When it comes to the whole "velvet vs. velour" debate, Judge Ian Visser declares himself neutral.
Our reviews of Project Runway: The Complete Second Season (published June 27th, 2006), Project Runway: The Complete Fourth Season (published November 19th, 2008), and Project Runway: The Complete Fifth Season (published August 27th, 2009) are also available.
High fashion. High drama.
"This is not fashion camp. This is a place where you have to hit the ground running."—Co-host and contestant mentor Tim Gunn.
Facts of the Case
A big hit for Bravo, Project Runway is now in its fourth season and shows no signs of slowing down. Hosted by supermodel Heidi Klum and fashion insider Tim Gunn, the show features a mix of designers, architects, artists, textile creators, and seamstresses all competing to become America's newest and hottest fashion designer. The concept is simple: in each episode a challenge is issued and the contestants (sometimes as teams) must complete a creation from scratch. The results are modeled for Klum, Gunn, and other guest judges, and the best designer is given immunity for the next challenge while the least-impressive designer is sent packing. Ultimately, three contestants out of fifteen will remain for the final challenge, but only one will be chosen as El Designer Supremo.
Bravo presents Project Runway: The Complete Third Season on a four-disk set featuring fifteen episodes extended with additional content. Does the set strut its stuff on the catwalk, or is it left hanging on the discount rack at JC Penney?
I'm not really a fashion kind of guy. Aside for making sure my shirts are ironed and my belt matches, I'm pretty content to leave trends to younger folks. Certainly I like to look good, but overall I have fallen into the usual pattern of many married men: my wife buys my clothes. As such, a show like Project Runway: The Complete Third Season wouldn't normally appeal to me. I haven't touched a sewing machine since home-economics class (I made Mom a clothes-pin apron) and don't pay much attention to world of couture (well, apart from the models). So imagine my surprise when I found myself not only enjoying this fashion-based show, but ranking it among the better examples of the genre.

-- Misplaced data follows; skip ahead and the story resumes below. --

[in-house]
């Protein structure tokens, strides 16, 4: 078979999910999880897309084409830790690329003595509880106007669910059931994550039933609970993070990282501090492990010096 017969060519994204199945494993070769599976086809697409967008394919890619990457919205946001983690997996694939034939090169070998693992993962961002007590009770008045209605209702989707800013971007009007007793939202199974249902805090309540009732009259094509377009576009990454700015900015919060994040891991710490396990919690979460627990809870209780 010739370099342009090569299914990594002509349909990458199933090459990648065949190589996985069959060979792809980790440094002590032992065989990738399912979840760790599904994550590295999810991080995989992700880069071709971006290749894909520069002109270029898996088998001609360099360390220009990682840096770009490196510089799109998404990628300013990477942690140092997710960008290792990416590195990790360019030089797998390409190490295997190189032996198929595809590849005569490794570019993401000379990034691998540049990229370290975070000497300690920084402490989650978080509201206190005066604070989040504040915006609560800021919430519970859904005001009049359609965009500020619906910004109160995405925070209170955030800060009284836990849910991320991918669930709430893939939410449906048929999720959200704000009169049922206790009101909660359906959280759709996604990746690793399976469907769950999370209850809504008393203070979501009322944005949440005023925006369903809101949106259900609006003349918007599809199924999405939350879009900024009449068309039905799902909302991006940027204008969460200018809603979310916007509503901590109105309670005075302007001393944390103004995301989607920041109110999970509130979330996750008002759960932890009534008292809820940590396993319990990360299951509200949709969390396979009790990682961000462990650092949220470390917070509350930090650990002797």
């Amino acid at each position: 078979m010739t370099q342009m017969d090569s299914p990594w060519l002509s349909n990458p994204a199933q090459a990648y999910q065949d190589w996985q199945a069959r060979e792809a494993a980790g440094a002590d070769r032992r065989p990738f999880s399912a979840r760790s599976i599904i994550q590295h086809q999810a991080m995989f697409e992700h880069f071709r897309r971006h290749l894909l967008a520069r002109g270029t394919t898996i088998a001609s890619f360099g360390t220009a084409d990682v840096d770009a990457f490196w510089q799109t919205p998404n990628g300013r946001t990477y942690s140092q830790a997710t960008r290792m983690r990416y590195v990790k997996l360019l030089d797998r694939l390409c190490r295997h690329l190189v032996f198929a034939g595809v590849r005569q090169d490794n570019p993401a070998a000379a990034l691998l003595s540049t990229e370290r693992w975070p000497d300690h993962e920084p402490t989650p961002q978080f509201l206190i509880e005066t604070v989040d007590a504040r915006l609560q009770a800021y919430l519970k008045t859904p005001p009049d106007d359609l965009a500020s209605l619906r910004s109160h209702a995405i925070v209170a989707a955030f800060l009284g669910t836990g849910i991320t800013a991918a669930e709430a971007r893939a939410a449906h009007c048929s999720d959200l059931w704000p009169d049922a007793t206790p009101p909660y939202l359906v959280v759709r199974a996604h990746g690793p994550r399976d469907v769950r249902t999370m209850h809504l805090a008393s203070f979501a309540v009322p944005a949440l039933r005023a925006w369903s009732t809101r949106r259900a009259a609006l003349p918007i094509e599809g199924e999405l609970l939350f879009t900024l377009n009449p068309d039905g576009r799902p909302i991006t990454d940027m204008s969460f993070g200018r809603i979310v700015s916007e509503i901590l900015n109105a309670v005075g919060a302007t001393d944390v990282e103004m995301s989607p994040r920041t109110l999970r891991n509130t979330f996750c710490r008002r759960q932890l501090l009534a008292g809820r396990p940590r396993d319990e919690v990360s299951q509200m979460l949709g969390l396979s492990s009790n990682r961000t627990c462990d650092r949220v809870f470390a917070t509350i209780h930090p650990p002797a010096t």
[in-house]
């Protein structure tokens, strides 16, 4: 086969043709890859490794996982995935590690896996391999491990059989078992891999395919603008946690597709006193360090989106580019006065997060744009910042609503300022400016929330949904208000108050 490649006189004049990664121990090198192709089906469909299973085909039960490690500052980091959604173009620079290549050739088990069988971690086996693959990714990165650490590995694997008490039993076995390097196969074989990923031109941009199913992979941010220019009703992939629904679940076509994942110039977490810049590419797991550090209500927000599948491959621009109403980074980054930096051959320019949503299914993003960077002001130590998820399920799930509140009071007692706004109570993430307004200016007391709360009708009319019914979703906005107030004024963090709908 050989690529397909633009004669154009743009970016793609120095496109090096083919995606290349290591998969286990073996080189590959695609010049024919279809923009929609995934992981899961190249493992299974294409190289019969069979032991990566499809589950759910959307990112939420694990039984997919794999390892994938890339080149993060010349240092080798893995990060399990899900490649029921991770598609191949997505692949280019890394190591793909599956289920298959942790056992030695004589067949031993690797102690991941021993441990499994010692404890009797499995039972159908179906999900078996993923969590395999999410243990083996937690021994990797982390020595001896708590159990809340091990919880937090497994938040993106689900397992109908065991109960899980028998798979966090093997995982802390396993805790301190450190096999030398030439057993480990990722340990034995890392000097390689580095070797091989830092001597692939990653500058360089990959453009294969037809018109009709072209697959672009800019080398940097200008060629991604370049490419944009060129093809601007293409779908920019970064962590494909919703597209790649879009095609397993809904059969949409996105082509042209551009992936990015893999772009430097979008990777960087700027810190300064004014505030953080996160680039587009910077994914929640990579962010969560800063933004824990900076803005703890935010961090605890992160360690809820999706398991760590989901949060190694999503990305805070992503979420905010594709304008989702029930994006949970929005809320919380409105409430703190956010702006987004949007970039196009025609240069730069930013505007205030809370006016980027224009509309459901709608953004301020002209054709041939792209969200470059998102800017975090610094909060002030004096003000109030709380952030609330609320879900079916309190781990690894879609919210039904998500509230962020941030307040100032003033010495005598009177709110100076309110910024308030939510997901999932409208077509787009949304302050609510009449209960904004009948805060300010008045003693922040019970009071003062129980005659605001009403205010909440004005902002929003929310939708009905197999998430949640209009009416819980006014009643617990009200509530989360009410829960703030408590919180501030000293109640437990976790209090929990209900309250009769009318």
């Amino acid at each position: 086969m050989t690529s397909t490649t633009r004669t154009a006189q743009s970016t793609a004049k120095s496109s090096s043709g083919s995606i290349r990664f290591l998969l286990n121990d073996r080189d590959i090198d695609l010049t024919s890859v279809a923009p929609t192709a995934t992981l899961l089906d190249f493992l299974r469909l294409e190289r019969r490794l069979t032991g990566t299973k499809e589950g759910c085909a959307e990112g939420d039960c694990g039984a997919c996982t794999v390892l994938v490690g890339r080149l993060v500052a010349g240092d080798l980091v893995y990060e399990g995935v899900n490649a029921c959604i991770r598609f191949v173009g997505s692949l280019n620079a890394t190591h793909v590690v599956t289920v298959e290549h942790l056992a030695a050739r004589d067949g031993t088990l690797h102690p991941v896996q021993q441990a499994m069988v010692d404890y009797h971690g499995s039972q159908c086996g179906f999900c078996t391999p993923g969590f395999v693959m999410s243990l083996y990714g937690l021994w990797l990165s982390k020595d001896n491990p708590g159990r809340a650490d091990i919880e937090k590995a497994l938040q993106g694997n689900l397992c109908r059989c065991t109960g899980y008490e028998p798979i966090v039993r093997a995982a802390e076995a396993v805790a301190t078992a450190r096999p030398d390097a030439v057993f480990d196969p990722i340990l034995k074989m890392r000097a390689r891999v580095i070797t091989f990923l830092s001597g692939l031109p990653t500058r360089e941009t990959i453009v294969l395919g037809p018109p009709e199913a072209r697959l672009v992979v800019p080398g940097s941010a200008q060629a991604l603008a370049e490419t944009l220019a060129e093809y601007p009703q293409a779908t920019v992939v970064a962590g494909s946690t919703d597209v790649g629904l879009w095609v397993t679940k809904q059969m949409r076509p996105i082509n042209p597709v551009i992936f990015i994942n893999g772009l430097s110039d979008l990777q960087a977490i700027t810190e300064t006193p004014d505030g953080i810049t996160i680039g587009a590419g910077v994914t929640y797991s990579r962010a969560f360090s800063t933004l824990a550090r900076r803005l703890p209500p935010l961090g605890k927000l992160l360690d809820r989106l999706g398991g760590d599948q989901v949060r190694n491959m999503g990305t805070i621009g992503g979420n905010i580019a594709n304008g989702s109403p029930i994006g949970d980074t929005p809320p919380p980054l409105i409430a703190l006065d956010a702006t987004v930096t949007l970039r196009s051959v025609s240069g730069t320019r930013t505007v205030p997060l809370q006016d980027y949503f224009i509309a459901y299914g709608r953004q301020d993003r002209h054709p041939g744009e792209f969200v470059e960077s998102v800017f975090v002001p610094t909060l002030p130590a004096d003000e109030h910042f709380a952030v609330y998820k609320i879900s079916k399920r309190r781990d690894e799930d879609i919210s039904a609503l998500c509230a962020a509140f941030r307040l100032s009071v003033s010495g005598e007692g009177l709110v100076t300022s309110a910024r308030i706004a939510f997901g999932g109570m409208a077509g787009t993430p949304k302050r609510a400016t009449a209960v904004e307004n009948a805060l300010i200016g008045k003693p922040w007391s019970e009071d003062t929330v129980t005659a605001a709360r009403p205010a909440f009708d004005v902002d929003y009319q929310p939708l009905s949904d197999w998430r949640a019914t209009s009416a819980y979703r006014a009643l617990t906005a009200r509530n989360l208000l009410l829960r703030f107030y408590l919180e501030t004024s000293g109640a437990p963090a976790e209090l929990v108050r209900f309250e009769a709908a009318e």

The reliance on skill and ability is what makes Project Runway: The Complete Third Season so interesting to watch. Every competitor is out there on their own and the make-or-break style of the show puts everything on the line week after week. Making a dress out of garbage or the materials found in a hotel room isn't easy (especially only in two days), and seeing the results demonstrates how talented many of these people are. While dapper co-host Tim Gunn is on-hand to offer suggestions or criticism, ultimately it is the designer's own vision that must be realized. The show is also pleasantly free of the typical "game" elements found on so many other shows; there can be no conniving or maneuvering in order to save one's self on Project Runway. If you don't have the skills to impress, you're gone.